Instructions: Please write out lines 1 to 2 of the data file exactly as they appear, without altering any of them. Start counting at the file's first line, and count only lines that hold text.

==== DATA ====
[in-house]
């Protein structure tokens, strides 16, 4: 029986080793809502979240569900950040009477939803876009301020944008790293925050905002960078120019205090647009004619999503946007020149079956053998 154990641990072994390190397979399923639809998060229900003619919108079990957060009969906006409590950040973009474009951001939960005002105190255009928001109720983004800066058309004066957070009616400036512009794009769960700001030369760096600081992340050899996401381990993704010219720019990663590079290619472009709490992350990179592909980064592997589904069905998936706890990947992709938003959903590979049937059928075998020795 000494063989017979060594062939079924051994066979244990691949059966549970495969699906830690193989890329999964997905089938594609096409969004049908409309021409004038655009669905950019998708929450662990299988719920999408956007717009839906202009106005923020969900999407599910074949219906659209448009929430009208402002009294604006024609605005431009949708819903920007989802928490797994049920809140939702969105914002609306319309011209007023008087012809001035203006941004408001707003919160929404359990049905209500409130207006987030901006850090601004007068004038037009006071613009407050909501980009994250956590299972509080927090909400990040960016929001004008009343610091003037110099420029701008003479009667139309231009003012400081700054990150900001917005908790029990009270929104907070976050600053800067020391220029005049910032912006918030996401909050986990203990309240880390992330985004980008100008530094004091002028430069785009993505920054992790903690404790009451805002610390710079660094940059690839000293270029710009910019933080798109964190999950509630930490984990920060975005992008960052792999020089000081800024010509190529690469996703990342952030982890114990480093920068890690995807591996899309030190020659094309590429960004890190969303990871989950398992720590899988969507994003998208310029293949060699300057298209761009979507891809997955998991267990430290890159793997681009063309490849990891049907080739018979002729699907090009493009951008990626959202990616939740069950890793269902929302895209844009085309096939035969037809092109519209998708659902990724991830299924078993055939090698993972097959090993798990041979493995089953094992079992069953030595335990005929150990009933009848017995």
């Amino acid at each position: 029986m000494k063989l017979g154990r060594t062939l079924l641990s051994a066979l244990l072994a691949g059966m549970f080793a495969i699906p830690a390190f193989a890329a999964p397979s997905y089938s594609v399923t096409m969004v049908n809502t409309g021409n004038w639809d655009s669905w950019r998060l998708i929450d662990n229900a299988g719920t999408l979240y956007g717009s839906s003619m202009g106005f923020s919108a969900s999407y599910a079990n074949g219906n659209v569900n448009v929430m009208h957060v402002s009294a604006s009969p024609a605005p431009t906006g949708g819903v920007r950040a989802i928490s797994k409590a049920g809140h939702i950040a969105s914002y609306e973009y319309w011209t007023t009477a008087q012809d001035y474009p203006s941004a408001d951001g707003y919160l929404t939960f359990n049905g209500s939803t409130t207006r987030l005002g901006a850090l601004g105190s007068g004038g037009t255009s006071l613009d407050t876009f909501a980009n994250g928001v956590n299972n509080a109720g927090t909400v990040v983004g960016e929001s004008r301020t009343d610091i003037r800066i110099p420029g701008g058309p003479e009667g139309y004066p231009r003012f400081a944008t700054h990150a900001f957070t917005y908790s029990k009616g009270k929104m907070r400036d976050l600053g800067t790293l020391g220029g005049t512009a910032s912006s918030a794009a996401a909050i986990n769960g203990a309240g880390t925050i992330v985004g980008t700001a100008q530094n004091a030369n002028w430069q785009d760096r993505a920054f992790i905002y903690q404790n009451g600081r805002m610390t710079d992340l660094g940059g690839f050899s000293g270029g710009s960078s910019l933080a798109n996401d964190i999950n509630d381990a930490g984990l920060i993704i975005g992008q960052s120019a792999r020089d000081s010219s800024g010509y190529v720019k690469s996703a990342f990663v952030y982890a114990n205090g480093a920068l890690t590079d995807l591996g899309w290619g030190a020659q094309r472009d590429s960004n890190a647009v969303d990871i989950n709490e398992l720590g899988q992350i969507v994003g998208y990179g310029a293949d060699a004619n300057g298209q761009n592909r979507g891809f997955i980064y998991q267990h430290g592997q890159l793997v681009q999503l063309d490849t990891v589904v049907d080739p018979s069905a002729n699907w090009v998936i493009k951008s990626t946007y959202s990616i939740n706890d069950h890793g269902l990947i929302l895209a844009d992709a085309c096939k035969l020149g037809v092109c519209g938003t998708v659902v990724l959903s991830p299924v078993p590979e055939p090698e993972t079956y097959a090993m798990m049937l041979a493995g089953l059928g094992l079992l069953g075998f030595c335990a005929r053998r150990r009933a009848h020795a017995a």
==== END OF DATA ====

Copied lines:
[in-house]
């Protein structure tokens, strides 16, 4: 029986080793809502979240569900950040009477939803876009301020944008790293925050905002960078120019205090647009004619999503946007020149079956053998 154990641990072994390190397979399923639809998060229900003619919108079990957060009969906006409590950040973009474009951001939960005002105190255009928001109720983004800066058309004066957070009616400036512009794009769960700001030369760096600081992340050899996401381990993704010219720019990663590079290619472009709490992350990179592909980064592997589904069905998936706890990947992709938003959903590979049937059928075998020795 000494063989017979060594062939079924051994066979244990691949059966549970495969699906830690193989890329999964997905089938594609096409969004049908409309021409004038655009669905950019998708929450662990299988719920999408956007717009839906202009106005923020969900999407599910074949219906659209448009929430009208402002009294604006024609605005431009949708819903920007989802928490797994049920809140939702969105914002609306319309011209007023008087012809001035203006941004408001707003919160929404359990049905209500409130207006987030901006850090601004007068004038037009006071613009407050909501980009994250956590299972509080927090909400990040960016929001004008009343610091003037110099420029701008003479009667139309231009003012400081700054990150900001917005908790029990009270929104907070976050600053800067020391220029005049910032912006918030996401909050986990203990309240880390992330985004980008100008530094004091002028430069785009993505920054992790903690404790009451805002610390710079660094940059690839000293270029710009910019933080798109964190999950509630930490984990920060975005992008960052792999020089000081800024010509190529690469996703990342952030982890114990480093920068890690995807591996899309030190020659094309590429960004890190969303990871989950398992720590899988969507994003998208310029293949060699300057298209761009979507891809997955998991267990430290890159793997681009063309490849990891049907080739018979002729699907090009493009951008990626959202990616939740069950890793269902929302895209844009085309096939035969037809092109519209998708659902990724991830299924078993055939090698993972097959090993798990041979493995089953094992079992069953030595335990005929150990009933009848017995």